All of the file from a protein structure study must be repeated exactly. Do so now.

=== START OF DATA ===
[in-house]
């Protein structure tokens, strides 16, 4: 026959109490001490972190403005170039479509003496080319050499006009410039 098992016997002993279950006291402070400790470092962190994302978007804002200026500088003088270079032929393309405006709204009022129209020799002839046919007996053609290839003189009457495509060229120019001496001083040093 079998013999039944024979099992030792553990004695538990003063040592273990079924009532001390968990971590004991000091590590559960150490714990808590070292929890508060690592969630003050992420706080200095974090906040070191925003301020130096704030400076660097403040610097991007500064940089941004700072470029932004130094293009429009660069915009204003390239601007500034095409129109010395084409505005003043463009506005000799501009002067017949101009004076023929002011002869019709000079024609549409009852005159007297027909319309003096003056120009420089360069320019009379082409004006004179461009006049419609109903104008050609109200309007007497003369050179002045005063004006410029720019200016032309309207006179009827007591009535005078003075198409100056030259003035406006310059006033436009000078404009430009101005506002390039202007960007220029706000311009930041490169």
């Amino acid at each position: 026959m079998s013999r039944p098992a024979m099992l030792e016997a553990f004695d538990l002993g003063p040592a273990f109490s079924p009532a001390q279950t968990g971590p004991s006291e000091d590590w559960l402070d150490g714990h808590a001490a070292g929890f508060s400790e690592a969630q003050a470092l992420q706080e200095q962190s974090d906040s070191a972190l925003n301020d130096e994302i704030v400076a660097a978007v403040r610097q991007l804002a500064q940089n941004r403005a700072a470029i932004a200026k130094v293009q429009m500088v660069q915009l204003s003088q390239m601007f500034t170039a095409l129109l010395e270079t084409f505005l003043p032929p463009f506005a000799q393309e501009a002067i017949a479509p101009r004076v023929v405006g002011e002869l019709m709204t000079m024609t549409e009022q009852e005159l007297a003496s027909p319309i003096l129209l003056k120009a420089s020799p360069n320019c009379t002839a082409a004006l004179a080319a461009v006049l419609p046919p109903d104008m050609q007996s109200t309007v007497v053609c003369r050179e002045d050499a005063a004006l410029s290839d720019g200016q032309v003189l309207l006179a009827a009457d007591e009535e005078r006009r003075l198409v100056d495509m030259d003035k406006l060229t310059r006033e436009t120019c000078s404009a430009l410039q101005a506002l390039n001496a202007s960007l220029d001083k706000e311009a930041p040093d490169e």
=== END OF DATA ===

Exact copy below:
[in-house]
């Protein structure tokens, strides 16, 4: 026959109490001490972190403005170039479509003496080319050499006009410039 098992016997002993279950006291402070400790470092962190994302978007804002200026500088003088270079032929393309405006709204009022129209020799002839046919007996053609290839003189009457495509060229120019001496001083040093 079998013999039944024979099992030792553990004695538990003063040592273990079924009532001390968990971590004991000091590590559960150490714990808590070292929890508060690592969630003050992420706080200095974090906040070191925003301020130096704030400076660097403040610097991007500064940089941004700072470029932004130094293009429009660069915009204003390239601007500034095409129109010395084409505005003043463009506005000799501009002067017949101009004076023929002011002869019709000079024609549409009852005159007297027909319309003096003056120009420089360069320019009379082409004006004179461009006049419609109903104008050609109200309007007497003369050179002045005063004006410029720019200016032309309207006179009827007591009535005078003075198409100056030259003035406006310059006033436009000078404009430009101005506002390039202007960007220029706000311009930041490169």
């Amino acid at each position: 026959m079998s013999r039944p098992a024979m099992l030792e016997a553990f004695d538990l002993g003063p040592a273990f109490s079924p009532a001390q279950t968990g971590p004991s006291e000091d590590w559960l402070d150490g714990h808590a001490a070292g929890f508060s400790e690592a969630q003050a470092l992420q706080e200095q962190s974090d906040s070191a972190l925003n301020d130096e994302i704030v400076a660097a978007v403040r610097q991007l804002a500064q940089n941004r403005a700072a470029i932004a200026k130094v293009q429009m500088v660069q915009l204003s003088q390239m601007f500034t170039a095409l129109l010395e270079t084409f505005l003043p032929p463009f506005a000799q393309e501009a002067i017949a479509p101009r004076v023929v405006g002011e002869l019709m709204t000079m024609t549409e009022q009852e005159l007297a003496s027909p319309i003096l129209l003056k120009a420089s020799p360069n320019c009379t002839a082409a004006l004179a080319a461009v006049l419609p046919p109903d104008m050609q007996s109200t309007v007497v053609c003369r050179e002045d050499a005063a004006l410029s290839d720019g200016q032309v003189l309207l006179a009827a009457d007591e009535e005078r006009r003075l198409v100056d495509m030259d003035k406006l060229t310059r006033e436009t120019c000078s404009a430009l410039q101005a506002l390039n001496a202007s960007l220029d001083k706000e311009a930041p040093d490169e």